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From: Food Quality & Safety Magazine, February/March 2011

Features

The Father of Food Preservation

Nicholas Appert invented techniques for long-term food storage

Just after the new year began, President Obama signed legislation for the most sweeping overhaul of America’s food safety system in more than 70 years, allowing the U.S. Food and Drug Administration to impose new rules to prevent contamination. It’s a concern that dates back to Roman times, but food microbiology saw major advances starting in the late 1700s, spearheaded by no less than Napoleon.

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News

Elevating Room Sanitation Quality

Hydrogen peroxide vapor has broad-spectrum efficacy, excellent material compatibility

In recent years, the focus on the environmental quality of the food production landscape has increased. Although far from being a new problem, high-profile cases resulting in sickness and death traced back to the manufacturing process have caused the industry to reassess contamination control strategies, an issue currently under discussion in the Senate and inherently linked to food safety. Some level of contamination control naturally already exists and, given the diversity in environmental production...

Organic Nutrient Claims May Be Overstated

Study shows organic and conventional vegetables to be nutritionally equal

Higher nutrient levels are a much-touted benefit of organic fruits and vegetables, but a recent study casts doubt on that idea. Researchers from the National Food Institute at the University of Copenhagen in Denmark put the antioxidant content of organic potatoes, onions, and carrots to the test and found them no better than their conventionally grown counterparts. The research was published in the Journal of Agriculture and Food Chemistry.

The Obama Administration and Food Safety

A Midterm Report Card

Two years into it term, the Obama administration gets a solid grade of B for overall food safety from a range of interest groups that includes consumer advocates, growers, processors, and manufacturers. But consensus is lacking on specific efforts, such as the conducting inspections, since different groups are impacted very differently by these activities. For instance, consumers applaud more frequent testing of fresh produce, but growers complain that the process takes too long and can hold up and even...

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Departments

The Latest in Lab Equipment

Lab equipment

As this issue’s Product Focus shows, laboratory equipment for food science and the industry is changing rapidly. As the cover story for our December/January 2009 issue reported, one of the key changes in the lab is the emergence of tools that are more efficient, reliable, and automated, said Purnendu Vasavada, PhD, an extension food safety and microbiology specialist with the University of Wisconsin-River Falls. The lab will also be smaller.

Get a Documented Food Safety Plan

Food safety bill will mean more FDA on-site reviews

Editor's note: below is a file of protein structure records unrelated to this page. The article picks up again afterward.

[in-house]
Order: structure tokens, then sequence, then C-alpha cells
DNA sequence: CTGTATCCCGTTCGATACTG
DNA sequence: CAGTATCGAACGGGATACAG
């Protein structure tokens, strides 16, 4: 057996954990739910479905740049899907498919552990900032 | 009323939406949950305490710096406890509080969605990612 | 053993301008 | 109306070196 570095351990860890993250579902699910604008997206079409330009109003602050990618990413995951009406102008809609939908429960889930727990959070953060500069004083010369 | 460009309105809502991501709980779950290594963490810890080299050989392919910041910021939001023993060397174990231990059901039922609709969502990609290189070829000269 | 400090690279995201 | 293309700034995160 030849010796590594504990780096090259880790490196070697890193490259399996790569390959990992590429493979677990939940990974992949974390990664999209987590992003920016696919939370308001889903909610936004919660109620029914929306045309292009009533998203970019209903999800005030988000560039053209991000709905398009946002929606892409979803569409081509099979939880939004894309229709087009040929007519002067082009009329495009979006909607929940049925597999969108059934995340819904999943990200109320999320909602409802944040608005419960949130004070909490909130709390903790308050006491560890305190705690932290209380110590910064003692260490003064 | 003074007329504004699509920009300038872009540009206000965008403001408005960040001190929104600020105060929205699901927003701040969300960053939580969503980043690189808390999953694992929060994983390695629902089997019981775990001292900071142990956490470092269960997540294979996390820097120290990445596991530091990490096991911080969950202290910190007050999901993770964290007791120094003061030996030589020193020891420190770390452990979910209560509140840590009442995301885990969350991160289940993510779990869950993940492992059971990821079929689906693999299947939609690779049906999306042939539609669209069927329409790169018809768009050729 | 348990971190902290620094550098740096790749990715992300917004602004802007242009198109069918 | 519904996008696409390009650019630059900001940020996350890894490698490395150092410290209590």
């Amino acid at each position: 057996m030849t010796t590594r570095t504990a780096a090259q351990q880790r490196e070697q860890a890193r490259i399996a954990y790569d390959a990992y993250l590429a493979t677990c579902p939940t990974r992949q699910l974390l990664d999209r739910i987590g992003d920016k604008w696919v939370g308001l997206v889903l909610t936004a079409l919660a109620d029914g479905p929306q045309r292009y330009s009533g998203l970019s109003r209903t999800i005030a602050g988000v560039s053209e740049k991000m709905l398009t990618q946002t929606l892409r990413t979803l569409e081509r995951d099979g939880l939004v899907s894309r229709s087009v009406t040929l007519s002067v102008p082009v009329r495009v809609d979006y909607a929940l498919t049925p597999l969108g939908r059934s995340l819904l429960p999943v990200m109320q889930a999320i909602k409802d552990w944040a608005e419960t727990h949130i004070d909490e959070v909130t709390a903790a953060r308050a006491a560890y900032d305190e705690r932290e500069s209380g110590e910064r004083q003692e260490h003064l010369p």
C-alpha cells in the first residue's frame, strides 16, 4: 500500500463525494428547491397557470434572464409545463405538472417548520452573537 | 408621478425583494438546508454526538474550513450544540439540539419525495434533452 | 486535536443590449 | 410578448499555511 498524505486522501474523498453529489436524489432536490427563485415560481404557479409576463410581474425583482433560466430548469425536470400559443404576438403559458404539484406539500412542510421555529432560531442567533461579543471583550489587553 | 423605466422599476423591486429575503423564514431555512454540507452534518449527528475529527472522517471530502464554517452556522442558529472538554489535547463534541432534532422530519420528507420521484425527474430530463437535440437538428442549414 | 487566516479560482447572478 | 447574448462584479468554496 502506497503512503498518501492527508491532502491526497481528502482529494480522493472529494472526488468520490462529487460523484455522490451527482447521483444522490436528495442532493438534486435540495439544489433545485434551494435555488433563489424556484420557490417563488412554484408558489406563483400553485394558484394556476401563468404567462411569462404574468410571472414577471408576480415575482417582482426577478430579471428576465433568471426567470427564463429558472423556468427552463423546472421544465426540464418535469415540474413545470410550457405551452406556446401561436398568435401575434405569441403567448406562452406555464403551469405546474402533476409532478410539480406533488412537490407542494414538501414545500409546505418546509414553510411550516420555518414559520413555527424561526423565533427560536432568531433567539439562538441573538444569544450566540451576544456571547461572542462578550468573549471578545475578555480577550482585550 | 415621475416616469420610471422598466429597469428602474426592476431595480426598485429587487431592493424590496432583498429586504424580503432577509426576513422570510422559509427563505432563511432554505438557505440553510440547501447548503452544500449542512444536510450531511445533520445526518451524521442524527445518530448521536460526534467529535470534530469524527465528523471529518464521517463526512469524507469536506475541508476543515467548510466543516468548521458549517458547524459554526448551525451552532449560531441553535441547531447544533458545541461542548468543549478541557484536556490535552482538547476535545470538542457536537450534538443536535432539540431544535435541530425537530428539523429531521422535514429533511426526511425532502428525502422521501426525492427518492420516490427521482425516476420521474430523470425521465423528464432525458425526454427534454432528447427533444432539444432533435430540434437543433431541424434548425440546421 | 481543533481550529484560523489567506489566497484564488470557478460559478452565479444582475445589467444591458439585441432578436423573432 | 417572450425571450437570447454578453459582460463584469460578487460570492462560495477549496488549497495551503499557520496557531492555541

Get ready to meet your new Food and Drug Administration (FDA) inspector. On Jan. 4, 2010, President Obama signed into law the Food Safety Modernization Act, S. 510. The bill essentially takes provisions from the House-passed H.R. 2749 and combines it with S. 510 (Senate) to make one bill. The new bill will impose stiff penalties for known violations. To ensure enforcement, the House bill includes a minimum $1,000/year registration fee to be assessed to all food facilities to help pay for mandatory FDA...

The Microbiology of Cereals and Cereal Products

Variety of media and methods available for detection and enumeration of molds in cereal products

Bacteria are frequent surface contaminants of cereal grains. For bacteria to grow in cereal grains, they require high moisture or water activity (aw) in equilibrium, with high relative humidity. Generally, bacteria are not significantly involved in the spoilage of dry grain and become a spoilage factor only after extensive deterioration of the grain has occurred and high moisture conditions exist. However, bacterial pathogens and spoilage bacteria, such as spore-forming bacteria that cause ropiness in...

Advances in LC/MS for Food Safety Testing

New liquid chromatography/mass spec technologies make a difference in the lab

In recent years, the utilization of liquid chromatography/mass spectrometry/mass spectrometry (LC/MS/MS) has grown rapidly and is now widely recognized as an ideal, highly specific, and extremely sensitive technique for testing food products with superior accuracy and higher throughput than other methods such as LC/ultraviolet, LC/fluorescence, or microbiological and enzyme-linked immunosorbent assay methods.

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Columns

Red, Yellow, Green, Go

Color-coding influences food safety behavior

Cultivating behavior change requires a specific communication strategy. The objectives of this strategy are to ensure that food employees and managers throughout the facility are familiar with food safety standards, their role in maintaining these standards, and the consequences of not maintaining these standards.

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